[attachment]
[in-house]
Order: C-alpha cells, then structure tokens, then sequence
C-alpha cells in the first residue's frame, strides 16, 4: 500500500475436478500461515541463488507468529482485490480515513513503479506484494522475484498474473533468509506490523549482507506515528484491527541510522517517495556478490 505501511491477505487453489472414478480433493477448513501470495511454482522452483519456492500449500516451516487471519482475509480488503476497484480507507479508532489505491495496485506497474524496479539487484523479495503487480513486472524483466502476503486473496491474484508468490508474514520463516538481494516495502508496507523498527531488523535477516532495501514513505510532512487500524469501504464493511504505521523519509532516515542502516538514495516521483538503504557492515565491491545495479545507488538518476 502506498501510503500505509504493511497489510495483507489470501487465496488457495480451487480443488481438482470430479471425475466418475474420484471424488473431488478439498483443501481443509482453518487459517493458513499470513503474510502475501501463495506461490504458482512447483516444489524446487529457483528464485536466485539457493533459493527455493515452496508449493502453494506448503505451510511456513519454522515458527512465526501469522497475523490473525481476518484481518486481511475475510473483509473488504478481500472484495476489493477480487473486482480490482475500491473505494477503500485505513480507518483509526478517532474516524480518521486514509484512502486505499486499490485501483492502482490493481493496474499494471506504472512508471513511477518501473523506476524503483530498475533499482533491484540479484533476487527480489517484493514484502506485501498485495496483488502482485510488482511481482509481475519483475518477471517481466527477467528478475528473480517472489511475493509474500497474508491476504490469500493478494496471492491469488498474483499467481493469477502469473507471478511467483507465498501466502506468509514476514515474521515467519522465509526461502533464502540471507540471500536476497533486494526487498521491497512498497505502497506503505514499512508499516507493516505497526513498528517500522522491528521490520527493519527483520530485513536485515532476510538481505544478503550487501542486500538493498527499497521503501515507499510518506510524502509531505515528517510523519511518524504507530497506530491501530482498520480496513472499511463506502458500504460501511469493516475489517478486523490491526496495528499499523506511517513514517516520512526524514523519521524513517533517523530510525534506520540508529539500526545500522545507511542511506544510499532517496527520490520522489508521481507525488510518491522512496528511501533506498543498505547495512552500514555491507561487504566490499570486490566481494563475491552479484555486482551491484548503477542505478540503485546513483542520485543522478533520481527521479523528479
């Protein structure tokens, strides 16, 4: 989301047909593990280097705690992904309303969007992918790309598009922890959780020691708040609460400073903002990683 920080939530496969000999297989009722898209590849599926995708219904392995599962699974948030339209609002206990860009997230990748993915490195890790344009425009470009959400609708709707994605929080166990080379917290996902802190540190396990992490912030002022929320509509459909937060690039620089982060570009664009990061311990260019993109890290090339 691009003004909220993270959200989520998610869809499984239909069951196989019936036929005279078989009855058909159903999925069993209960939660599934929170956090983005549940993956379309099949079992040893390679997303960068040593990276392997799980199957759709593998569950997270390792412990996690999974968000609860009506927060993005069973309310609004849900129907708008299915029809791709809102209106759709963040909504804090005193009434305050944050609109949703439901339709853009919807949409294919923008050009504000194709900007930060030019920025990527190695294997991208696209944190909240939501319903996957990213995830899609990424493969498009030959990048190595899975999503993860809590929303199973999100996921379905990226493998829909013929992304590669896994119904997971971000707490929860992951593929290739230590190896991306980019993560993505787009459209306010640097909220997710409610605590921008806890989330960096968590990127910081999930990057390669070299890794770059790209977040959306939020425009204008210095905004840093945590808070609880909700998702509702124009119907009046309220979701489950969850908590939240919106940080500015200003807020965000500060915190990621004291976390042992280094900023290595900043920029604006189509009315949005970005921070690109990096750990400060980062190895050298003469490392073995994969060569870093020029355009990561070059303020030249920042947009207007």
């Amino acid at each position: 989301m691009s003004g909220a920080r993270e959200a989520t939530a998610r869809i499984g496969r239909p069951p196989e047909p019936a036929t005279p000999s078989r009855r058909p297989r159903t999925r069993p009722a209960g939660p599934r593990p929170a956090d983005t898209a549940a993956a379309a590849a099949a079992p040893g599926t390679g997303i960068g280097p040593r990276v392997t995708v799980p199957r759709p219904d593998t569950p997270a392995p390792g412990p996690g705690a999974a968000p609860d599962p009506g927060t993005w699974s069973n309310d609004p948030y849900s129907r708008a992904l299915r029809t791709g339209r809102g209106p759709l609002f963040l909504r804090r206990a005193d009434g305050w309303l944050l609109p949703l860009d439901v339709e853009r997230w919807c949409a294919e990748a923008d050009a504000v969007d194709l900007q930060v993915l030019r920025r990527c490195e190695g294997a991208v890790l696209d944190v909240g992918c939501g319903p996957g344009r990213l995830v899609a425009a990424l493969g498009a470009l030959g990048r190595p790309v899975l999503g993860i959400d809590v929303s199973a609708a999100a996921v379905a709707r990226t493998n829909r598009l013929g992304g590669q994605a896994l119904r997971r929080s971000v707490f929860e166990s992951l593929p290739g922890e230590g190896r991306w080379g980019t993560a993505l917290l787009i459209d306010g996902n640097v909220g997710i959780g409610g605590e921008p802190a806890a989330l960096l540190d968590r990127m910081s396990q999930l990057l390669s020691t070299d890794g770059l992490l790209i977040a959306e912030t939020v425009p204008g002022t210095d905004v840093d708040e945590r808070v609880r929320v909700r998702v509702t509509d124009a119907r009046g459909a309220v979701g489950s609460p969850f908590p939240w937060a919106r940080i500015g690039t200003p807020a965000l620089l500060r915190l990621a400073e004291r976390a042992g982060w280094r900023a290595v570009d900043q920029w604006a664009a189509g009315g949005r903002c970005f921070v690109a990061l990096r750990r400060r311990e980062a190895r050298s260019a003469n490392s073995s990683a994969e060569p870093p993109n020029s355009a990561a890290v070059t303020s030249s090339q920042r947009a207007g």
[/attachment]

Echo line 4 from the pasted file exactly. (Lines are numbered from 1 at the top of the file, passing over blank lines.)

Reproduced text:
């Protein structure tokens, strides 16, 4: 989301047909593990280097705690992904309303969007992918790309598009922890959780020691708040609460400073903002990683 920080939530496969000999297989009722898209590849599926995708219904392995599962699974948030339209609002206990860009997230990748993915490195890790344009425009470009959400609708709707994605929080166990080379917290996902802190540190396990992490912030002022929320509509459909937060690039620089982060570009664009990061311990260019993109890290090339 691009003004909220993270959200989520998610869809499984239909069951196989019936036929005279078989009855058909159903999925069993209960939660599934929170956090983005549940993956379309099949079992040893390679997303960068040593990276392997799980199957759709593998569950997270390792412990996690999974968000609860009506927060993005069973309310609004849900129907708008299915029809791709809102209106759709963040909504804090005193009434305050944050609109949703439901339709853009919807949409294919923008050009504000194709900007930060030019920025990527190695294997991208696209944190909240939501319903996957990213995830899609990424493969498009030959990048190595899975999503993860809590929303199973999100996921379905990226493998829909013929992304590669896994119904997971971000707490929860992951593929290739230590190896991306980019993560993505787009459209306010640097909220997710409610605590921008806890989330960096968590990127910081999930990057390669070299890794770059790209977040959306939020425009204008210095905004840093945590808070609880909700998702509702124009119907009046309220979701489950969850908590939240919106940080500015200003807020965000500060915190990621004291976390042992280094900023290595900043920029604006189509009315949005970005921070690109990096750990400060980062190895050298003469490392073995994969060569870093020029355009990561070059303020030249920042947009207007």